About 1,900 Charlotte-Mecklenburg students who didn’t meet third-grade reading standards last year are required to report to summer reading camps that began this week.
That’s well below the estimates of 5,000 to 6,000 that came out early in the school year after state lawmakers passed the Read to Achieve act. Students must attend the summer program to be promoted.
Almost half of third-graders in CMS and statewide failed the 2013 reading exam, leading to dire forecasts that the mandatory summer camps would be swamped. But 83 percent of last year’s CMS third-graders cleared the bar (state figures won’t be released until September).
That’s not an educational miracle. The reading standard evolved during the school year to include a number of other paths to demonstrate grade-level reading skills. And the state Board of Education made it easier to pass the spring reading exam that offered a last shot at showing the skill needed for promotion.
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Superintendent Heath Morrison says the multiple-option approach gives a better picture of reading skills, though he worries that North Carolina changes its testing standards so often that it’s tough to give a clear picture of progress.
“To use one test to assess whether a student is a proficient reader is not fair and accurate,” Morrison said. “Reading is complex. There’s a lot of different ways to assess reading.”
Despite early angst and confusion over Read to Achieve, Morrison said the state is helping CMS meet the goal of helping more children read well. The state provided $1.85 million for the rising fourth-graders who must go to camp for promotion, allowing CMS to offer them six weeks of summer sessions.
And CMS is using an additional $2.4 million in state money for at-risk students to provide three weeks of reading camp for almost 8,000 rising first- through third-graders who struggle with reading.
About 150 students from eight schools who failed to meet the third-grade standards were invited to report to Hidden Valley Elementary for the classes. As of Thursday, 38 hadn’t appeared, raising the risk that they could be held back.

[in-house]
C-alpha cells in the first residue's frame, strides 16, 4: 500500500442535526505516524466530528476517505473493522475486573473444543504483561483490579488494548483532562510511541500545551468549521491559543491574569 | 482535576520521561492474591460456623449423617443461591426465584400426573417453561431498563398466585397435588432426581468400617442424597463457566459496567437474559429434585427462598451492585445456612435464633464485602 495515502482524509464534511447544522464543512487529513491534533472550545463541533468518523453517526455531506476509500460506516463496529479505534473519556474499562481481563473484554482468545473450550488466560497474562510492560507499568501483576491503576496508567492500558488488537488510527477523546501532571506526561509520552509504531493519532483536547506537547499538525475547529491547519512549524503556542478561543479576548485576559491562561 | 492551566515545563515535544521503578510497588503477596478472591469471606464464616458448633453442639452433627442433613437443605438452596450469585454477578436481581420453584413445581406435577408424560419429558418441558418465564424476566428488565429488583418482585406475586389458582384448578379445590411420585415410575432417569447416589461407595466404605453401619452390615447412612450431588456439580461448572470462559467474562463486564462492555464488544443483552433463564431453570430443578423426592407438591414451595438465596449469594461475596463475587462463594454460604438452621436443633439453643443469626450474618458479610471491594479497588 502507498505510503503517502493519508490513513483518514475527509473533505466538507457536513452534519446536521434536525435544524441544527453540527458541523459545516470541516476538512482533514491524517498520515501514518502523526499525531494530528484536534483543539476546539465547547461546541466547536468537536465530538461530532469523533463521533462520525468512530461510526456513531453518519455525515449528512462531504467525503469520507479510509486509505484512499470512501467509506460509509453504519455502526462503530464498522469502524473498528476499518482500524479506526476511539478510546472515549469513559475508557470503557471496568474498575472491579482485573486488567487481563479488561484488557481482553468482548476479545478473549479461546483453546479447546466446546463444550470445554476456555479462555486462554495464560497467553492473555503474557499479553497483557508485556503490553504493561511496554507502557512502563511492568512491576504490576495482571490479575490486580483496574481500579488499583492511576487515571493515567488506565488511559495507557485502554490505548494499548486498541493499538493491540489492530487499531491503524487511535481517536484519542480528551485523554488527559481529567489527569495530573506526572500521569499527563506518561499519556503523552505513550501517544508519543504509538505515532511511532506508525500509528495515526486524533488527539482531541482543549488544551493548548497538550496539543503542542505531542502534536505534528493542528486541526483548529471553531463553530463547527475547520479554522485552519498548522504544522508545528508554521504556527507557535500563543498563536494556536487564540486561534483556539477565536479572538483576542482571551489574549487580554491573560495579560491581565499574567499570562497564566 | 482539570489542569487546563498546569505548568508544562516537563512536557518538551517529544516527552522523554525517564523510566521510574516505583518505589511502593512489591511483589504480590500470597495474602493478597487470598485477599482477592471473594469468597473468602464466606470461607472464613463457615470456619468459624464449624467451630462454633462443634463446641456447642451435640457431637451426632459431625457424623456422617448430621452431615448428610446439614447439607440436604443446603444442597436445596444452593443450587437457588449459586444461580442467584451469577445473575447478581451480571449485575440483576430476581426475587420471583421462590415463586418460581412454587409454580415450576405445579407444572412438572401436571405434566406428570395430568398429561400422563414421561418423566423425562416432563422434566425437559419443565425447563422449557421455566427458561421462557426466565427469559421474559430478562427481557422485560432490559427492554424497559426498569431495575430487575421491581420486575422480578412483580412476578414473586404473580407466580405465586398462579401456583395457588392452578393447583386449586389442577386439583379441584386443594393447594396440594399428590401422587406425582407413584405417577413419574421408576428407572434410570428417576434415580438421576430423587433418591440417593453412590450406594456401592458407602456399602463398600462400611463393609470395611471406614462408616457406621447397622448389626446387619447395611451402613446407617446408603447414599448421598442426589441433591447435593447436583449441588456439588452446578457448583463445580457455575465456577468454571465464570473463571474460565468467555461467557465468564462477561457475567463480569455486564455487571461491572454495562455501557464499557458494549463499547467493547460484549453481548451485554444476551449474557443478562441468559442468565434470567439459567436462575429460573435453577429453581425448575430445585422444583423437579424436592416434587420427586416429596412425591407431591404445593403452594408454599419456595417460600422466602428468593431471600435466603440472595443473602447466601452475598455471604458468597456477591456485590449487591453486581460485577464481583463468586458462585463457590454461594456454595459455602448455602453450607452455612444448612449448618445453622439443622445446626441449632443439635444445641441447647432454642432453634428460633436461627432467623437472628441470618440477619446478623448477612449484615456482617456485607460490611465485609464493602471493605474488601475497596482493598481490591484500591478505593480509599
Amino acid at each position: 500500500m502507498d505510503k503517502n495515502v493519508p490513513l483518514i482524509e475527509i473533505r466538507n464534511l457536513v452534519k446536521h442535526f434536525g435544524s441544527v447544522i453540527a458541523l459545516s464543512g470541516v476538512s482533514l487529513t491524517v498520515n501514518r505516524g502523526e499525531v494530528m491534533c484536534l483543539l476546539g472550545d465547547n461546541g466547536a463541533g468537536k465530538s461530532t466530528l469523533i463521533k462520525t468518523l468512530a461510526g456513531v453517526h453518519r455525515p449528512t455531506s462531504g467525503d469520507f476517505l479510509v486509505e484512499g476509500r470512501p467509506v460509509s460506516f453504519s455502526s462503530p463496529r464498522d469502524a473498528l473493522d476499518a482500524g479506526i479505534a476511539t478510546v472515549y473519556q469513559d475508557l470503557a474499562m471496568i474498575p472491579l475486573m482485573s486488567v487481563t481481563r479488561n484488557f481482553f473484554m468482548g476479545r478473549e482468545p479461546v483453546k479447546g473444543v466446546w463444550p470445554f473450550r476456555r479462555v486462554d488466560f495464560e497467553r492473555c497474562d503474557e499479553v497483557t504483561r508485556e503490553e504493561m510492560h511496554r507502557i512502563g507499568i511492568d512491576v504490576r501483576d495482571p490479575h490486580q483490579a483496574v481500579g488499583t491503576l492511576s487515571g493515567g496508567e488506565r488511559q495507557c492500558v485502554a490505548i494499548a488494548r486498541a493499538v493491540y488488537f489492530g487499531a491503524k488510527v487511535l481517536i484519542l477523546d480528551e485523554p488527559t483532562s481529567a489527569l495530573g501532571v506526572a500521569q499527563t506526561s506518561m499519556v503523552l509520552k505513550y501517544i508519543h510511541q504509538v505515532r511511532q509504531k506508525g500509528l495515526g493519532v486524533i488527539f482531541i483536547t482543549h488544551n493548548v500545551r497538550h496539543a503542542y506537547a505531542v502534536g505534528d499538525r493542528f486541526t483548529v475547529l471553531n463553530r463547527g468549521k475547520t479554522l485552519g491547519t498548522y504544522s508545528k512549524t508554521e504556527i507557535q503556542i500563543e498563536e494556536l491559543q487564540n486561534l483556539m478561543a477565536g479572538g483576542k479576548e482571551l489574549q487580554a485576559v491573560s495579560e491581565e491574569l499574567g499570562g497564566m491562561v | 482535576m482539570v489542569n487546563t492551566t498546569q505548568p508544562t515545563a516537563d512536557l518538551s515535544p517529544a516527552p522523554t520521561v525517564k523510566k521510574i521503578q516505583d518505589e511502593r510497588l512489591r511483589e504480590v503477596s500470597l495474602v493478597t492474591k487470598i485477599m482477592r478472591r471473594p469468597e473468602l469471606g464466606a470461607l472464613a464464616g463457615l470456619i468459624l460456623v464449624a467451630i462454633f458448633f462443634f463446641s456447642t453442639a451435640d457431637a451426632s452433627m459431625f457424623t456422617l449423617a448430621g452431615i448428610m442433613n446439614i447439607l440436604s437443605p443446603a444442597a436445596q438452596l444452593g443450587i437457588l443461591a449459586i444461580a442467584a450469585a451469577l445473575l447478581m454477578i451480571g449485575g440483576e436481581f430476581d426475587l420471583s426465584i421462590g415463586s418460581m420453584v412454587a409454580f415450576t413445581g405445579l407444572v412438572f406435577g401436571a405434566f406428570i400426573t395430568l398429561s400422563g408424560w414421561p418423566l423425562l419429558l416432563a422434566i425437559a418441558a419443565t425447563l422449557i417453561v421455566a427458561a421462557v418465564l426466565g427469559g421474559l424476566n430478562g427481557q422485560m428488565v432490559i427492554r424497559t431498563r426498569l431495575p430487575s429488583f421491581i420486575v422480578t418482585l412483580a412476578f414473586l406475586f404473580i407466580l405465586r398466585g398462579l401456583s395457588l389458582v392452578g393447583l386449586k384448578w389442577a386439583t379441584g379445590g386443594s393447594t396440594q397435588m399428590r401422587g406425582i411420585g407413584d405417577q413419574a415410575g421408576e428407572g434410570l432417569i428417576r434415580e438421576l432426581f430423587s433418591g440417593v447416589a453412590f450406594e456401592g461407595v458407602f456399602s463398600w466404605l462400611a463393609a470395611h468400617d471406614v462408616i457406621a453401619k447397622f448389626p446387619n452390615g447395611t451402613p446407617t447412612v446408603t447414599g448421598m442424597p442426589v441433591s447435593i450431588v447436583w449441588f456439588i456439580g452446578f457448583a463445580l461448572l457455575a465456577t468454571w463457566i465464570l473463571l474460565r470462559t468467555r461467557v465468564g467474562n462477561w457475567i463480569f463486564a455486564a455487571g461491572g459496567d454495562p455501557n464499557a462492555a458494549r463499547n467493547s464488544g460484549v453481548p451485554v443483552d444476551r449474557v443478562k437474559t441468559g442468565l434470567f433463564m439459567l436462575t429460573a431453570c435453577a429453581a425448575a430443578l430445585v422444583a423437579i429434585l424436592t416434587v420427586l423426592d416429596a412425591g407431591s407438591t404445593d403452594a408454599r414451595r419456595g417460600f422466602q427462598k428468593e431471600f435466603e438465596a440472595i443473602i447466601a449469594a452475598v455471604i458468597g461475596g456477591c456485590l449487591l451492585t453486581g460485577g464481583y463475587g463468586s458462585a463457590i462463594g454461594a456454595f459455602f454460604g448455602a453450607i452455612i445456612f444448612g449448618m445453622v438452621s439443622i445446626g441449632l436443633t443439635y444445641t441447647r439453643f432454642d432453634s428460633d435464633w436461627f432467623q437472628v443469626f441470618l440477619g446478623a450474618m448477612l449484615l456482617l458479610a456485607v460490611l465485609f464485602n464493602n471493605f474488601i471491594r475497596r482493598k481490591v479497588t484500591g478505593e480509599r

Assistant Principal Scott Brynildsen said his staff began calling those families to remind them of the importance of sending their children. They reached about 10 and will keep trying the rest, he said.
Brynildsen and teacher Holly Bryant said those who came seem to be enjoying the classes.
Bryant, who teaches kindergarten at Highland Creek Elementary during the year, said her class is reading “Miss Nelson Is Missing!” and Judy Blume’s “The Pain and the Great One,” and will do a short author study on Blume. Bryant said the classes are similar to “literacy block” during the school year, with chances for students to work one-on-one with the teacher.
“My group, they tell me they like reading. They just want to get better,” she said.
Morrison said such programs, whether hosted by CMS or nonprofit groups, reduce the chance that minds will be idle and skills will slip for the children who are least likely to have books at home or attend summer camps that cost hundreds of dollars.
Still to be seen is how many children have to be held back because of Read to Achieve. If their families can’t or won’t send them to the summer reading school, the law requires that they be assigned to third grade in the fall, though that could involve a mixed third- and fourth-grade classroom.
Also yet to come are the results of 2014 reading exams and other state tests.